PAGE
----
Time to fire up the new guard

Simon van Wyk

The new government could drive a huge wave of digital change and innovation if they did two small things.

First change the way they buy digital services – panels and tenders always seem to benefit larger firms. Secondly, provide a simpler access point to people with innovative ideas.

In May this year a number of reports tabled Australia’s status as a digital innovator.

Create a policy for all: Prime Minister Malcolm Turbull must create a whole of government transparent policy*

The assessment was not good. We are now seen as a laggard in this area, but it wasn’t always the case. We used to be up there with some of the best, but government and corporate lethargy has seen us slide down the global league table.

The response of the then Minister for Communications, Malcolm Turnbull, was to launch the Digital Transformation Office www.dto.gov.au, aimed at improving the government’s technological interface with citizens.

It’s a good start, but it’s not the answer to our digital malaise.

The start-up community has been increasingly vocal about the deeper, structural issues in this country that are holding back innovation. These include taxation, access to funding and network infrastructure.

There is a sense among them that something good is going to happen and the landscape will change. This can be attributed partly to the recent leadership change, to a Prime Minister who has empathy with the sector, as well as personal experience in a highly successful start-up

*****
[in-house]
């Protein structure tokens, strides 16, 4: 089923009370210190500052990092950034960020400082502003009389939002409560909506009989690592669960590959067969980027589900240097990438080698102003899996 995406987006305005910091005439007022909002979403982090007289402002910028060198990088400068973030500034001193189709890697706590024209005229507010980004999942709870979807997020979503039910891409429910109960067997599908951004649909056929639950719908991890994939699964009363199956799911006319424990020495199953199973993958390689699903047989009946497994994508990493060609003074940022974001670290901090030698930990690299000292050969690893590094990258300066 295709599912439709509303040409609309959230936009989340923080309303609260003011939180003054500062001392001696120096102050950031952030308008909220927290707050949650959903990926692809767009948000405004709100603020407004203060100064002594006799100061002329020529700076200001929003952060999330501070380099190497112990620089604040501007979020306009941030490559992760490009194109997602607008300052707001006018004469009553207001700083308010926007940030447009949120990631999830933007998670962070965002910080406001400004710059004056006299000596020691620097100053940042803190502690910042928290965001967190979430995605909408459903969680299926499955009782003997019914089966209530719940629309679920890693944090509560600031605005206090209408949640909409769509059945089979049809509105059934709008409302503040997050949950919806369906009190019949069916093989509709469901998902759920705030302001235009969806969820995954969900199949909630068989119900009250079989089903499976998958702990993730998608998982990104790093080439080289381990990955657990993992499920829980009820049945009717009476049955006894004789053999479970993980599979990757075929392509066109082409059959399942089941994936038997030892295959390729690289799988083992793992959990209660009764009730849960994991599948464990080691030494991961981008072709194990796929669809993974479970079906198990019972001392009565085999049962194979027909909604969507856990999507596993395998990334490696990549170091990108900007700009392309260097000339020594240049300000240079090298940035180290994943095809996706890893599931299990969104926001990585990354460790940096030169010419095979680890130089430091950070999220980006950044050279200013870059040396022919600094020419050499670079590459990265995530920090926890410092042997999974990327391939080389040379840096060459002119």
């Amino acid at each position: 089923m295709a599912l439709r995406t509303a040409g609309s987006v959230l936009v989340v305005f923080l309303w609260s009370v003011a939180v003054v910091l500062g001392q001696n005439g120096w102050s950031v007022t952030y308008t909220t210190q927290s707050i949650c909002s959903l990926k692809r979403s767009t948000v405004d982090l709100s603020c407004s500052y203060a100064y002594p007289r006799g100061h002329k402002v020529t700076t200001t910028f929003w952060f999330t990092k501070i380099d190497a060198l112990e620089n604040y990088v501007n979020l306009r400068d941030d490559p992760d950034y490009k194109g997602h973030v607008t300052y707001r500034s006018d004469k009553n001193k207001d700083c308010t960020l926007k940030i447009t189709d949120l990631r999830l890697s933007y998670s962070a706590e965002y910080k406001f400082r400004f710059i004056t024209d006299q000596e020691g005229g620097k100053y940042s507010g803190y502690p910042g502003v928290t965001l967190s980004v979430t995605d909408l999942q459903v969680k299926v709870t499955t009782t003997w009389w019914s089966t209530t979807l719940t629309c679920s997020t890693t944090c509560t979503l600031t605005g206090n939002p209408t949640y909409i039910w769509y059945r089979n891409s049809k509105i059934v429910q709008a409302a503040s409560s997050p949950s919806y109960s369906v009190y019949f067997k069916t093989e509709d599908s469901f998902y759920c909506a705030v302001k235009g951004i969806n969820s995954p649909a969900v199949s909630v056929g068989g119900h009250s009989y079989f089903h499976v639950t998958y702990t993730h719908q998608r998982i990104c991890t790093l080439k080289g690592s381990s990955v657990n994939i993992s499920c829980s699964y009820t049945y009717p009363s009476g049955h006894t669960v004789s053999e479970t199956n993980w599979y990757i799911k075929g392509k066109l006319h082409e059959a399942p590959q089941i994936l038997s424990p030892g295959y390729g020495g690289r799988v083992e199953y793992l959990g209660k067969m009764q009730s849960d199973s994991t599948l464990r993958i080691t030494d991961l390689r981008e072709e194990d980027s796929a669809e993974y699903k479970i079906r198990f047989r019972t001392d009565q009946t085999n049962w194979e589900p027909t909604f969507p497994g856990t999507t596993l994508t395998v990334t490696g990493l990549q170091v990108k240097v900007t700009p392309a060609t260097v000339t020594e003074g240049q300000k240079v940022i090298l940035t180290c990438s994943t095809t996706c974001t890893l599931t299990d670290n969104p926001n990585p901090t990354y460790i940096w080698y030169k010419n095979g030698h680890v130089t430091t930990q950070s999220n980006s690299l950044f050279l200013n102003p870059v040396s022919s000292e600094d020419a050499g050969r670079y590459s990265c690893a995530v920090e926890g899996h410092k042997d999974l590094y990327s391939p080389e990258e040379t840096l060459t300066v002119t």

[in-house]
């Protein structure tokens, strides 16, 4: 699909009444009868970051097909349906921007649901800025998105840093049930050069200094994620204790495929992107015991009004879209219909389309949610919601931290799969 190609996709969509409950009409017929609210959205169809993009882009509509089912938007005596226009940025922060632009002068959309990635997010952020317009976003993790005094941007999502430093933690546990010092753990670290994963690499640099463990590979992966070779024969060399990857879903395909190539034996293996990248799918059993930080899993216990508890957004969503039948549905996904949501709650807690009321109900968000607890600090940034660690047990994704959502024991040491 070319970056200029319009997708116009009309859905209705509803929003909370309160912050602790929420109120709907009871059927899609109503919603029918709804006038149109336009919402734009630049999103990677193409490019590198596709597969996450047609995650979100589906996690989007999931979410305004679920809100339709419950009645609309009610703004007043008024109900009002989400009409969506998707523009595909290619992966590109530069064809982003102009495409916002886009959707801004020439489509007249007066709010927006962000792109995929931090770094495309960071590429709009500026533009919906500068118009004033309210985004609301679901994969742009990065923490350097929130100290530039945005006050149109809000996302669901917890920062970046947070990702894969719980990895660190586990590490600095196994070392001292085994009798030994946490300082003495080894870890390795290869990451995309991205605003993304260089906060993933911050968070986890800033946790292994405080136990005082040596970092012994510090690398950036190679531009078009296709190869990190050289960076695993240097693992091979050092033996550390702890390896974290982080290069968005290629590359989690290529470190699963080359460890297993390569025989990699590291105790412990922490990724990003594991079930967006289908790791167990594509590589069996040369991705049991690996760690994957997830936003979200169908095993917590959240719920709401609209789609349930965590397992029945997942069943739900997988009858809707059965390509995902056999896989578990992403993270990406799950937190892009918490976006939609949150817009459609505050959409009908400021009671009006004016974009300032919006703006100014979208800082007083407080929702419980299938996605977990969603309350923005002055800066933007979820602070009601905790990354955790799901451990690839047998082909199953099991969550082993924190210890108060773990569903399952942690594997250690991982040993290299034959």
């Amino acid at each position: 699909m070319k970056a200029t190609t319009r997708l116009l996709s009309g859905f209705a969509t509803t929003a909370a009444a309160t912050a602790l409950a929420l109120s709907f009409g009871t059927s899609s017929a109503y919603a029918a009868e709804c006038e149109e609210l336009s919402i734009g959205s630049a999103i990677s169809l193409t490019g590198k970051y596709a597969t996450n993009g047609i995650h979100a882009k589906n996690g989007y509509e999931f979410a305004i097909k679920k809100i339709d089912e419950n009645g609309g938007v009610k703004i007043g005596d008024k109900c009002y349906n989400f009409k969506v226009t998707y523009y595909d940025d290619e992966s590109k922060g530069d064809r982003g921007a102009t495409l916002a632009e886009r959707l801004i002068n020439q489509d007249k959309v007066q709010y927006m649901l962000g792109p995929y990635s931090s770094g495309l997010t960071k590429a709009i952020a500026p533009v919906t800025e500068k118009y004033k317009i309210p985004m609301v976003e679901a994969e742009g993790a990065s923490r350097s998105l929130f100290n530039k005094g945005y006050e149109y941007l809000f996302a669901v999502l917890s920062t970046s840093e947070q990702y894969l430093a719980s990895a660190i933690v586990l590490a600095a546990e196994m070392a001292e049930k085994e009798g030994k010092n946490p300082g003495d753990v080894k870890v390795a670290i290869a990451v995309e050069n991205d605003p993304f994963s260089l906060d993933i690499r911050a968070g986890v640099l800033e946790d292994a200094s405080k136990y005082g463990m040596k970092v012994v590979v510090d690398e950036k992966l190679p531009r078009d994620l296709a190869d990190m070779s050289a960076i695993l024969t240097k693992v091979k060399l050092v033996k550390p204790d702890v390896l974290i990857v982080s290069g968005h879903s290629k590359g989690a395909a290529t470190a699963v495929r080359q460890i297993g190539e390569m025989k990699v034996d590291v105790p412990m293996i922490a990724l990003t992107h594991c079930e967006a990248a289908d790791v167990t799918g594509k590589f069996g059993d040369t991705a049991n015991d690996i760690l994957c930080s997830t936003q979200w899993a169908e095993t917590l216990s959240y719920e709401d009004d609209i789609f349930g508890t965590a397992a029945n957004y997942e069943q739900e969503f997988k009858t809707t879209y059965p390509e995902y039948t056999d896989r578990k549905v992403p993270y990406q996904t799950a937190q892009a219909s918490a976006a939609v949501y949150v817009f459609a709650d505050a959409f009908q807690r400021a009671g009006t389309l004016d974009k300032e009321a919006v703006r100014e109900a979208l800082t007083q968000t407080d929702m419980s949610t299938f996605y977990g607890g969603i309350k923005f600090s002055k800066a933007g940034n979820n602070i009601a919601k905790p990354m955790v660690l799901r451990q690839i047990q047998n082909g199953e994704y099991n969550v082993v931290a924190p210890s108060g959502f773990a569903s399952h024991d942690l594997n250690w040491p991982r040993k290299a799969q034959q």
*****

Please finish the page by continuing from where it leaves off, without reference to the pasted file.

However, start-ups are a small part of the economy and regardless of what happens today it will be at least 10 years before that activity really bears fruit on a scale to address the current challenges.

It’s also highly contentious that this sector will actually deliver much at all. Professor Scott Shane from Case Western Reserve University argues “that the investment of money and time in the creation of a new business venture is a worse investment than if these resources were put into the expansion of an average existing business.”

Business needs certainty. The issues businesses had with Abbott was he never really made a decision on anything, so they had a hard time putting strategy into place.

Big businesses said many times – ‘do what you like. Just tell us and we’ll deal with it’.

It’s been the same for the innovation sector. A change of leader is a fine thing but to actually kick off innovation, the sector needs certainty and one voice from government.

A recent meeting I attended, relating to the technology around the National Disability Insurance Scheme (NDIS), illustrates much that is wrong with the way the government deals with technology. But government also represents the biggest immediate opportunity to fire innovation.

The CIO from a Federal Government department stood up and told everyone the landscape was going to change. The department were going to work differently and empower small business to engage more easily with the government.   He then went on to talk about “big iron”, an old-fashioned term for hardware that I haven’t heard used for years. His department had installed SAP CRM and bought a Hybris solution for a marketplace they are building.  And finally they are using the same panel and tender process they have always used.